09/2014; 2014:149878. DOI:10.1155/2014/149878
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    • "FDA-approved for myelodysplastic syndromes; incorporated into DNA and blocks DNMT1 [78] Azacytidine (Vidaza Ò ) FDA-approved for myelodysplastic syndromes; incorporated into DNA (and RNA) and blocks DNMT1 [90] SG-110 5-aza-2 0 -deoxycytidine pro-drug [153] Natural Curcumin From curcuma; decreases DNMT1 expression [101] EGCG From green tea; decreases DNMT expression [41] Genistein From soy; decreases DNMT activity and expression [1] Luteolin From parsley, celery; DNMT inhibitor [40] Small molecule Hydralazine Initially used in the treatment of hypertension, DNMT inhibitor [31] HAT Natural Curcumin From curcuma; inhibits HAT (p300) [28] Quercetin From onion, broccoli, berries; sirtuin activator [71] HDAC Benzamides CI-994 (Tacedinaline) Inhibits HDAC1 and 2 [92] MGCD0103 (Mocetinostat) Inhibits HDAC1, 2, 3 and 11 [52] MS-275 (Entinostat) Inhibits class I HDACs [134] Cyclic peptides None in clinical trial Depsipepides FK228 (Romidepsin) FDA-approved; from the bacteria Chromobacterium Violaceum; inhibits class I HDACs [54] Hydroxamates CHR-3996 Inhibits class I HDACs [8] ITF2357 (Givinostat) Inhibits class I and II HDACs [53] JNJ-16241199 (R306465) Inhibits class I HDACs [6] JNJ-26481585 (Quisinostat) Inhibits class I and II HDACs [158] LBH-589 (Panobinostat) Inhibits non-sirtuin HDACs [129] NVP-LAQ824 (Dacinostat) Inhibits class I and II HDACs [21] PCI-24781 (CRA-024781) Inhibits class I and IIb HDACs [20] PXD101 (Belinostat) Inhibits non-sirtuin HDACs [126] SAHA (Vorinostat) FDA-approved, inhibits non-sirtuin HDACs [128] SB939 Inhibits non-sirtuin HDACs [131] Short-chain fatty acids AN-9 (Pivanex, pivaloyloxymethyl butyrate) Inhibits Class I, IIa and IV [38] Butyrate From gut fermentation of dietary fibers; inhibits Class I, IIa and IV [33] Sodium 4-phenylbutyrate Inhibits HDACs [123] VPA Inhibits Class I and IIa [65] Others 3,3-Diindolylmethane Digestive product of indole-3-carbinol found in cruciferous vegetables; inhibits total HDAC activity, downregulation of class I HDACs [13] CUDC-101 Inhibits HDACs [93] Genistein From soy; inhibits non-sirtuin HDACs and increases HAT activity [103] Phenethyl isothiocyanate From cruciferous vegetables; inhibits non-sirtuin HDACs [162] Resveratrol From grape; sirtuin activator [42] Suramin Inhibits SIRT1, 2 and 5 [154] HMT E7438 Inhibits EZH2 [88] DNMT: DNA methyltransferase, EGCG: epigallocatechin gallate, HAT: histone acetyltransferase, HDAC: histone deacetylase, SAHA: suberoylanilide hydroxamic acid, SIRT: sirtuin, VPA: valproic acid. "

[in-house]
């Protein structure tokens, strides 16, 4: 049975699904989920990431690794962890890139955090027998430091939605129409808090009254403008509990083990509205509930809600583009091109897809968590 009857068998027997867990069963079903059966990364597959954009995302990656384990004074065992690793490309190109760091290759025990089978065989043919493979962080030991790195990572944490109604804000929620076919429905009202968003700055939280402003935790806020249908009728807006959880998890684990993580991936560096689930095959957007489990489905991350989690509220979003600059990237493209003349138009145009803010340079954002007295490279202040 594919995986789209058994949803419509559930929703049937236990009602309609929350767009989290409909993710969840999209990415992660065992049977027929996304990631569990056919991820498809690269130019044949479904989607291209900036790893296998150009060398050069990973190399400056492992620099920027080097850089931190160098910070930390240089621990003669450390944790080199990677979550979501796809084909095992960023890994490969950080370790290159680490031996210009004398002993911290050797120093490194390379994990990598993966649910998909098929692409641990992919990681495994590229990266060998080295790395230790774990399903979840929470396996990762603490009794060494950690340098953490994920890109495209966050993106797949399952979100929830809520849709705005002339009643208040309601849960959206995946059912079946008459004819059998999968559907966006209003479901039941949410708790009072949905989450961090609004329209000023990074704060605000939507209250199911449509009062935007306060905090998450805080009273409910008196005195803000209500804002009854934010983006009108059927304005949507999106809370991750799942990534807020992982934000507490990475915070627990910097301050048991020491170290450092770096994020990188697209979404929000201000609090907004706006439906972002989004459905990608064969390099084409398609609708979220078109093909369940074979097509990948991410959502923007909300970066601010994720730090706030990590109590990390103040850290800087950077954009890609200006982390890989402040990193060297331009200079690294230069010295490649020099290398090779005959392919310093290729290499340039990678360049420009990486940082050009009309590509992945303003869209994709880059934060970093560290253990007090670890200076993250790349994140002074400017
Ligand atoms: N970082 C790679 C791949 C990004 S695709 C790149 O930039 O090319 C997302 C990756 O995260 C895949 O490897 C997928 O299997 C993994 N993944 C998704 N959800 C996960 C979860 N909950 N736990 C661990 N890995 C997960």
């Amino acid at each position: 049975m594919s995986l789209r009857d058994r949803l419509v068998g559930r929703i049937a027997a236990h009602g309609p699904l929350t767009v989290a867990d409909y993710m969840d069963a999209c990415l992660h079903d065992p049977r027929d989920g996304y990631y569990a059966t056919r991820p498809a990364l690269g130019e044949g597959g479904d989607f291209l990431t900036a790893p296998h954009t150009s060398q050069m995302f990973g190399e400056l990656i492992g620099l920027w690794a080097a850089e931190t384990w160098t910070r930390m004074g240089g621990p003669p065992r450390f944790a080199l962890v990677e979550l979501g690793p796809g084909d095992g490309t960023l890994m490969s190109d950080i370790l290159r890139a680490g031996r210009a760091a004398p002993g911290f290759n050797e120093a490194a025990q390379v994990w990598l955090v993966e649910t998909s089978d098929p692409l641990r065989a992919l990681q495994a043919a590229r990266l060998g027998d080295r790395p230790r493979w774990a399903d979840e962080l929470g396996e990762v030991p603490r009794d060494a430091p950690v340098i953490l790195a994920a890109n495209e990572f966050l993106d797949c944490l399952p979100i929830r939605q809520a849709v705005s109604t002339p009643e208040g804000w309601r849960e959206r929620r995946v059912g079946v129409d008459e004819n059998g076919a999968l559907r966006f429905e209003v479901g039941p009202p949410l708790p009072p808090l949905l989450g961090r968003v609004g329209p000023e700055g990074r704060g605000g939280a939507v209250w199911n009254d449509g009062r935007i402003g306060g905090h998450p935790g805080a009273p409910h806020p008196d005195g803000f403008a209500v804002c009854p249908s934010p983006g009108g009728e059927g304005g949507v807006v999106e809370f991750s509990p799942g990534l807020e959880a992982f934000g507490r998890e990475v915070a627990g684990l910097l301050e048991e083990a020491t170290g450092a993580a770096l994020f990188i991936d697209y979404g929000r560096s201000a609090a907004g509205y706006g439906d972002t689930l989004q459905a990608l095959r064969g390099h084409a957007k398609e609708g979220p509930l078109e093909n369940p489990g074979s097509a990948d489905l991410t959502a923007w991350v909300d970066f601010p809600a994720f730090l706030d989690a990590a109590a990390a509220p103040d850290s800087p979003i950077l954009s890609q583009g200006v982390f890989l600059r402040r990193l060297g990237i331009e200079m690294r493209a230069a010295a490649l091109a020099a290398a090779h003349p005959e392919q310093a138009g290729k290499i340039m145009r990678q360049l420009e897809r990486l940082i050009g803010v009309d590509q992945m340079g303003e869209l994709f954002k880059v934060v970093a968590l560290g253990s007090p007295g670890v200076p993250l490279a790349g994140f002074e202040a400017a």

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    ABSTRACT: Cancer remains a major public health problem in our society. The development of potent novel anti-cancer drugs selective for tumor cells is therefore still required. Deregulation of the epigenetic machinery including DNA methylation, histone modifications and non-coding RNAs is a hallmark of cancer, which provides potential new therapeutic targets. Natural products or their derivatives represent a major class of anti-cancer drugs in the arsenal available to the clinician. However, regarding epigenetically active anti-cancer agents for clinics, the oceans represent a largely untapped resource. This review focuses on marine natural compounds with epigenetic activities and their synthetic derivatives displaying anti-cancer properties including largazole, psammaplins, trichostatins and azumamides.